The U.S. Court of Appeals for the District of Columbia Circuit today upheld key actions taken by the U.S. Environmental Protection Agency to regulate greenhouse gases, including the endangerment finding, vehicle emission standards, and the tailoring rule for stationary sources.
The World Resources Institute hosts a roundtable discussion featuring former EPA administrators, elected officials, and business and health leaders on “The State of the Clean Air Act: Past, Present and Future” on January 23, 2012.
The U.S. Environmental Protection Agency issued today the first national standards to control mercury and other toxic air pollutants from coal-fired power plants. These standards follow from the bi-partisan 1990 Clean Air Act Amendments that mandated that EPA require control of toxic air pollutants including mercury.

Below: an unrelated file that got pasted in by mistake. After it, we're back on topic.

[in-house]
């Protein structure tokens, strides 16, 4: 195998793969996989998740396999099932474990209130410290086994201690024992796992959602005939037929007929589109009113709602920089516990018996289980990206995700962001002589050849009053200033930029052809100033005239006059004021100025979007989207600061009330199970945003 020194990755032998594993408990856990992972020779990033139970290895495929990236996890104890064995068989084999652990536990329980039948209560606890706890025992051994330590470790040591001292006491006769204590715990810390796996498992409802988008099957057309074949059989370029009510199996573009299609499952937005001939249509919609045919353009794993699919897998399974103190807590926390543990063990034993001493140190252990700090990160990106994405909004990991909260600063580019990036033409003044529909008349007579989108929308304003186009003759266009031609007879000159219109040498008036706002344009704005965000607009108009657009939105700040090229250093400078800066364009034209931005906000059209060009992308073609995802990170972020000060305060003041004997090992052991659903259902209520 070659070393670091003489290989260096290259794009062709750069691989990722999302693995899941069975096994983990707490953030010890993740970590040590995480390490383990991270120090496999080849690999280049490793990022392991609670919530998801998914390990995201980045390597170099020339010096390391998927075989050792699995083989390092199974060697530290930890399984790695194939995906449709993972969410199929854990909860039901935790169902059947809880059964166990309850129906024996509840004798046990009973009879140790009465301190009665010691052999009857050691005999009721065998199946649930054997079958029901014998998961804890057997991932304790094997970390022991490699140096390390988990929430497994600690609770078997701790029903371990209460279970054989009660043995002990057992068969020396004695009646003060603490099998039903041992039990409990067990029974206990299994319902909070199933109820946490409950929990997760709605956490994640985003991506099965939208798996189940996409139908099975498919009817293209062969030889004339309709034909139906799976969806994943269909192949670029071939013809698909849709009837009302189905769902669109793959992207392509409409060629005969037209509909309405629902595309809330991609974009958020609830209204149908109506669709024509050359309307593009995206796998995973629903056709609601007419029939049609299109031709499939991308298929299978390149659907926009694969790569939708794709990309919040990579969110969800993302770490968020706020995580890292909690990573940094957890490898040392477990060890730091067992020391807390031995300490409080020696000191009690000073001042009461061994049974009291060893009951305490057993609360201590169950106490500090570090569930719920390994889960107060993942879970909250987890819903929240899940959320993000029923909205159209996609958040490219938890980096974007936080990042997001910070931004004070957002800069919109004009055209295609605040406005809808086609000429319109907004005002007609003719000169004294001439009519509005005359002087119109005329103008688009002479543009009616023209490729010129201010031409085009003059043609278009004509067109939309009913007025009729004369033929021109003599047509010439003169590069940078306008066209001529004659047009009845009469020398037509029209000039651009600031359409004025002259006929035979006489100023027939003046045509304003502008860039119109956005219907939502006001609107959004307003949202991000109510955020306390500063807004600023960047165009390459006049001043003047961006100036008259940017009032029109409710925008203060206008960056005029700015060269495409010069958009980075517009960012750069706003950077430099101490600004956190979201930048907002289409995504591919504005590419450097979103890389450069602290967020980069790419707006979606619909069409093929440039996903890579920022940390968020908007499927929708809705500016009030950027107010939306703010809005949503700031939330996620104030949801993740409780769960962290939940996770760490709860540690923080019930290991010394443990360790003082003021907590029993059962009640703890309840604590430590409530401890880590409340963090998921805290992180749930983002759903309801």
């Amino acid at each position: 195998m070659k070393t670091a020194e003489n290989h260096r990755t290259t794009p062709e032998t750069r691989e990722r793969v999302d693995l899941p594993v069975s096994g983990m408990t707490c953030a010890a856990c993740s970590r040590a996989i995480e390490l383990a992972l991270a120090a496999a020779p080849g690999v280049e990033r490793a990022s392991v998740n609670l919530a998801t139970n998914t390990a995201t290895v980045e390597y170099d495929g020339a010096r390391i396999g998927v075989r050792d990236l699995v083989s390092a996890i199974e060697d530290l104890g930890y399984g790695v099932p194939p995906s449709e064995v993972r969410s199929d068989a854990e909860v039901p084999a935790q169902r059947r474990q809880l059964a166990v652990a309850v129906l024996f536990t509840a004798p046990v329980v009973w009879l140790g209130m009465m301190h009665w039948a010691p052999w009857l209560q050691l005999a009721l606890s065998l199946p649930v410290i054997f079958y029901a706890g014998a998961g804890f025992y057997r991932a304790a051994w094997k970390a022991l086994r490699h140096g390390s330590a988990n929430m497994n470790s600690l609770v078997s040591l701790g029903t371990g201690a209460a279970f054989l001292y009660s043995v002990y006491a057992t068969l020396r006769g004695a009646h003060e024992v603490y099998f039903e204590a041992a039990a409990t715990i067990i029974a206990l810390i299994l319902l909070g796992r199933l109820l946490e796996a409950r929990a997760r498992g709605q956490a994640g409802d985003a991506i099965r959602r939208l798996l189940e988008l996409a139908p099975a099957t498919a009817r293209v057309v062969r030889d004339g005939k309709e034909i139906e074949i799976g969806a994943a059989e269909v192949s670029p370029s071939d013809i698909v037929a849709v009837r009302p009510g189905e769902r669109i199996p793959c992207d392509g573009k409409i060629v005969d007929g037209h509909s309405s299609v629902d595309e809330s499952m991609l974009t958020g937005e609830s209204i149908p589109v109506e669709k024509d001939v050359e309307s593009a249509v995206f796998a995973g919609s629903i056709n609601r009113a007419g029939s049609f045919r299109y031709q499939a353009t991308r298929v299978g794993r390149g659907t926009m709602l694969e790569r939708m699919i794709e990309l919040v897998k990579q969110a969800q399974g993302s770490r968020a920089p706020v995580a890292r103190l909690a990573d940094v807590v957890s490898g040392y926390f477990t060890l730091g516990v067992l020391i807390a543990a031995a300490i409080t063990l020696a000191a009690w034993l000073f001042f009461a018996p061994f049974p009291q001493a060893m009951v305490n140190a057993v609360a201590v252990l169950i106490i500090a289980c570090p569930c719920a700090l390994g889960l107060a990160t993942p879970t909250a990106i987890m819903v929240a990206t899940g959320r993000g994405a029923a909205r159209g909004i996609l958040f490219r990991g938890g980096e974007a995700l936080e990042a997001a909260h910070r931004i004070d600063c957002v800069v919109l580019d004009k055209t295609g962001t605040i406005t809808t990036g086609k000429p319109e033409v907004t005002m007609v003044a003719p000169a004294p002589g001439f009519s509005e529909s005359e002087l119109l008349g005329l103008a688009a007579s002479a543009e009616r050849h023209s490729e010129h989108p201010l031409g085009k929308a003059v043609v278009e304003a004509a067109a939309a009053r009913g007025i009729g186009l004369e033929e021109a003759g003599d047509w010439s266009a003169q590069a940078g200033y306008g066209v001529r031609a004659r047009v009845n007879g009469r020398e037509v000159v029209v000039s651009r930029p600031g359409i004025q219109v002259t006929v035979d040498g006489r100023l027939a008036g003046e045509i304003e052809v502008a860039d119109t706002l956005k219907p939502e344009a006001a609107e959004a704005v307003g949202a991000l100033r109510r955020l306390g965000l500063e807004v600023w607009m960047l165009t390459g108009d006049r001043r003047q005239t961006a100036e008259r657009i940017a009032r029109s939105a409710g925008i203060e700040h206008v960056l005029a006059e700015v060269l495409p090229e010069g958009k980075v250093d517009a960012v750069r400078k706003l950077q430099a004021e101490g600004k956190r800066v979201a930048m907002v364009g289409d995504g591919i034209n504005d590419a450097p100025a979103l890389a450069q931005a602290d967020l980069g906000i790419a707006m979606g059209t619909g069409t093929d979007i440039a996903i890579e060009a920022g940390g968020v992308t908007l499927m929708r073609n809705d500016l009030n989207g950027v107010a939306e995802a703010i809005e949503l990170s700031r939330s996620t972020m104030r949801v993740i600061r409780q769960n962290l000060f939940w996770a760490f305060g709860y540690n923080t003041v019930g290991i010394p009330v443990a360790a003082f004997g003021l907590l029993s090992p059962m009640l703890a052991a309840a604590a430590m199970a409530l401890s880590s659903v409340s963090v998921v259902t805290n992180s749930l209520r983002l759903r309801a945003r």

New rules from the U.S. Environmental Protection Agency to reduce mercury and other toxic air emissions will affect dozens of antiquated power plants currently operating without pollution controls. These
rules have stirred debate in some circles as to whether retrofitting or retiring outdated plants will cause shortfalls in electricity capacity. How will EPA mercury rules influence the electricity system? This fact sheet updates earlier assessments by taking a close look at recent studies on the reliability of the electricity grid to answer that question.
Earlier this week, the U.S. Environmental Protection Agency (EPA) sent proposed greenhouse gas emissions standards for new and modified power plants to the Office of Management and Budget (OMB) for review.